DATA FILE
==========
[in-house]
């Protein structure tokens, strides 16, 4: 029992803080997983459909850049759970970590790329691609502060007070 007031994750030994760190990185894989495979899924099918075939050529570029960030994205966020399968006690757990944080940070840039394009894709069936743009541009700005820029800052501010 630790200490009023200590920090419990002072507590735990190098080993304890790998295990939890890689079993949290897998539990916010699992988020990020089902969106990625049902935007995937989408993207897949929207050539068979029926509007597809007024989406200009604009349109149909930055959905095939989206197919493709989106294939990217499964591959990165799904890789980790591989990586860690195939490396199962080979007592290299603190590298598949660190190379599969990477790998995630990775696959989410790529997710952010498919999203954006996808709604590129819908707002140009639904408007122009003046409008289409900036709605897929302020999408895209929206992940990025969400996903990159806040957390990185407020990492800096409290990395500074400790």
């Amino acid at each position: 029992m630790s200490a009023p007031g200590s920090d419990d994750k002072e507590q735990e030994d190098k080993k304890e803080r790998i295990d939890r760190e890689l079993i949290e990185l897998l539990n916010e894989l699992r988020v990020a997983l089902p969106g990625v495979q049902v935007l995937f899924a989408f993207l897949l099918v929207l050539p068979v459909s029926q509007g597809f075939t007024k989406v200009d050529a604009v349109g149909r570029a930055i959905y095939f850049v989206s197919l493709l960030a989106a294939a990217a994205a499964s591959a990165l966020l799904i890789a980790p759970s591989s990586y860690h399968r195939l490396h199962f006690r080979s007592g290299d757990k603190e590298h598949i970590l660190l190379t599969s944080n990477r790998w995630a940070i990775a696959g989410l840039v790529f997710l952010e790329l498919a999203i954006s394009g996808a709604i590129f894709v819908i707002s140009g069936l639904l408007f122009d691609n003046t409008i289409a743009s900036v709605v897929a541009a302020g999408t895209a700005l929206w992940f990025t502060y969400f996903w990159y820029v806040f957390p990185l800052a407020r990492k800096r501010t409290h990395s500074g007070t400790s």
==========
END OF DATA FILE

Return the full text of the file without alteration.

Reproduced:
[in-house]
């Protein structure tokens, strides 16, 4: 029992803080997983459909850049759970970590790329691609502060007070 007031994750030994760190990185894989495979899924099918075939050529570029960030994205966020399968006690757990944080940070840039394009894709069936743009541009700005820029800052501010 630790200490009023200590920090419990002072507590735990190098080993304890790998295990939890890689079993949290897998539990916010699992988020990020089902969106990625049902935007995937989408993207897949929207050539068979029926509007597809007024989406200009604009349109149909930055959905095939989206197919493709989106294939990217499964591959990165799904890789980790591989990586860690195939490396199962080979007592290299603190590298598949660190190379599969990477790998995630990775696959989410790529997710952010498919999203954006996808709604590129819908707002140009639904408007122009003046409008289409900036709605897929302020999408895209929206992940990025969400996903990159806040957390990185407020990492800096409290990395500074400790």
């Amino acid at each position: 029992m630790s200490a009023p007031g200590s920090d419990d994750k002072e507590q735990e030994d190098k080993k304890e803080r790998i295990d939890r760190e890689l079993i949290e990185l897998l539990n916010e894989l699992r988020v990020a997983l089902p969106g990625v495979q049902v935007l995937f899924a989408f993207l897949l099918v929207l050539p068979v459909s029926q509007g597809f075939t007024k989406v200009d050529a604009v349109g149909r570029a930055i959905y095939f850049v989206s197919l493709l960030a989106a294939a990217a994205a499964s591959a990165l966020l799904i890789a980790p759970s591989s990586y860690h399968r195939l490396h199962f006690r080979s007592g290299d757990k603190e590298h598949i970590l660190l190379t599969s944080n990477r790998w995630a940070i990775a696959g989410l840039v790529f997710l952010e790329l498919a999203i954006s394009g996808a709604i590129f894709v819908i707002s140009g069936l639904l408007f122009d691609n003046t409008i289409a743009s900036v709605v897929a541009a302020g999408t895209a700005l929206w992940f990025t502060y969400f996903w990159y820029v806040f957390p990185l800052a407020r990492k800096r501010t409290h990395s500074g007070t400790s």